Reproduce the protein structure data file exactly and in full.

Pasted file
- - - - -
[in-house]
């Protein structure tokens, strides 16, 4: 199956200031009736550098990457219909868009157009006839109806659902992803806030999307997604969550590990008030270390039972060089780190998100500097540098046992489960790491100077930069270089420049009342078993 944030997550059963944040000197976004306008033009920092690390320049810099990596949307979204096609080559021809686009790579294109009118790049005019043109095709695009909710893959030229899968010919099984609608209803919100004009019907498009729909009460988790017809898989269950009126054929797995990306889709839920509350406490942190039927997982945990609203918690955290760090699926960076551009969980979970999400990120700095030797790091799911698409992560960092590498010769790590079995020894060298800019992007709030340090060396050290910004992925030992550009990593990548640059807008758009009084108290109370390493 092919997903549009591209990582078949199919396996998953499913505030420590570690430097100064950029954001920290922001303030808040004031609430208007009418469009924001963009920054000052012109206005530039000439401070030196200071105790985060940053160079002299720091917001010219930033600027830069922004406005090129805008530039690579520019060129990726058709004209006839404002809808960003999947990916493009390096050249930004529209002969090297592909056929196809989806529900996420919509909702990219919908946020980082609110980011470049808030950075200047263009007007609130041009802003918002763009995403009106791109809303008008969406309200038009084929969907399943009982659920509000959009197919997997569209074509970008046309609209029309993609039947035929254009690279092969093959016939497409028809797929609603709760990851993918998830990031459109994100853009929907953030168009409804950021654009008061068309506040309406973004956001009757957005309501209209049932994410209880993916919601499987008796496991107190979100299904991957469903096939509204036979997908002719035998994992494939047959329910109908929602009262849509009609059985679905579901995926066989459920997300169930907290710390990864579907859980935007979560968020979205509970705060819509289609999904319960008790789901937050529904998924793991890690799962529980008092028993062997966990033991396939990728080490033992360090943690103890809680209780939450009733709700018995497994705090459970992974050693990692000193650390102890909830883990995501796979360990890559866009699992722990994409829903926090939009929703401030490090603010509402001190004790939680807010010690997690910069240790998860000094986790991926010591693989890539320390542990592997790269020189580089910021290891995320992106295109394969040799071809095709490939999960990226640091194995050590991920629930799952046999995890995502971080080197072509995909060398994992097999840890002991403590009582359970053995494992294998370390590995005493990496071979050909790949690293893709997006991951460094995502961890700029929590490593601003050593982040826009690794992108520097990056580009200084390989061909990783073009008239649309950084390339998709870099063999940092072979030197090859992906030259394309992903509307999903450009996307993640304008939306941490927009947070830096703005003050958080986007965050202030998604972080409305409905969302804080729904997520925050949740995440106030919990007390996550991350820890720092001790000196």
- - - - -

[in-house]
């Protein structure tokens, strides 16, 4: 199956200031009736550098990457219909868009157009006839109806659902992803806030999307997604969550590990008030270390039972060089780190998100500097540098046992489960790491100077930069270089420049009342078993 944030997550059963944040000197976004306008033009920092690390320049810099990596949307979204096609080559021809686009790579294109009118790049005019043109095709695009909710893959030229899968010919099984609608209803919100004009019907498009729909009460988790017809898989269950009126054929797995990306889709839920509350406490942190039927997982945990609203918690955290760090699926960076551009969980979970999400990120700095030797790091799911698409992560960092590498010769790590079995020894060298800019992007709030340090060396050290910004992925030992550009990593990548640059807008758009009084108290109370390493 092919997903549009591209990582078949199919396996998953499913505030420590570690430097100064950029954001920290922001303030808040004031609430208007009418469009924001963009920054000052012109206005530039000439401070030196200071105790985060940053160079002299720091917001010219930033600027830069922004406005090129805008530039690579520019060129990726058709004209006839404002809808960003999947990916493009390096050249930004529209002969090297592909056929196809989806529900996420919509909702990219919908946020980082609110980011470049808030950075200047263009007007609130041009802003918002763009995403009106791109809303008008969406309200038009084929969907399943009982659920509000959009197919997997569209074509970008046309609209029309993609039947035929254009690279092969093959016939497409028809797929609603709760990851993918998830990031459109994100853009929907953030168009409804950021654009008061068309506040309406973004956001009757957005309501209209049932994410209880993916919601499987008796496991107190979100299904991957469903096939509204036979997908002719035998994992494939047959329910109908929602009262849509009609059985679905579901995926066989459920997300169930907290710390990864579907859980935007979560968020979205509970705060819509289609999904319960008790789901937050529904998924793991890690799962529980008092028993062997966990033991396939990728080490033992360090943690103890809680209780939450009733709700018995497994705090459970992974050693990692000193650390102890909830883990995501796979360990890559866009699992722990994409829903926090939009929703401030490090603010509402001190004790939680807010010690997690910069240790998860000094986790991926010591693989890539320390542990592997790269020189580089910021290891995320992106295109394969040799071809095709490939999960990226640091194995050590991920629930799952046999995890995502971080080197072509995909060398994992097999840890002991403590009582359970053995494992294998370390590995005493990496071979050909790949690293893709997006991951460094995502961890700029929590490593601003050593982040826009690794992108520097990056580009200084390989061909990783073009008239649309950084390339998709870099063999940092072979030197090859992906030259394309992903509307999903450009996307993640304008939306941490927009947070830096703005003050958080986007965050202030998604972080409305409905969302804080729904997520925050949740995440106030919990007390996550991350820890720092001790000196």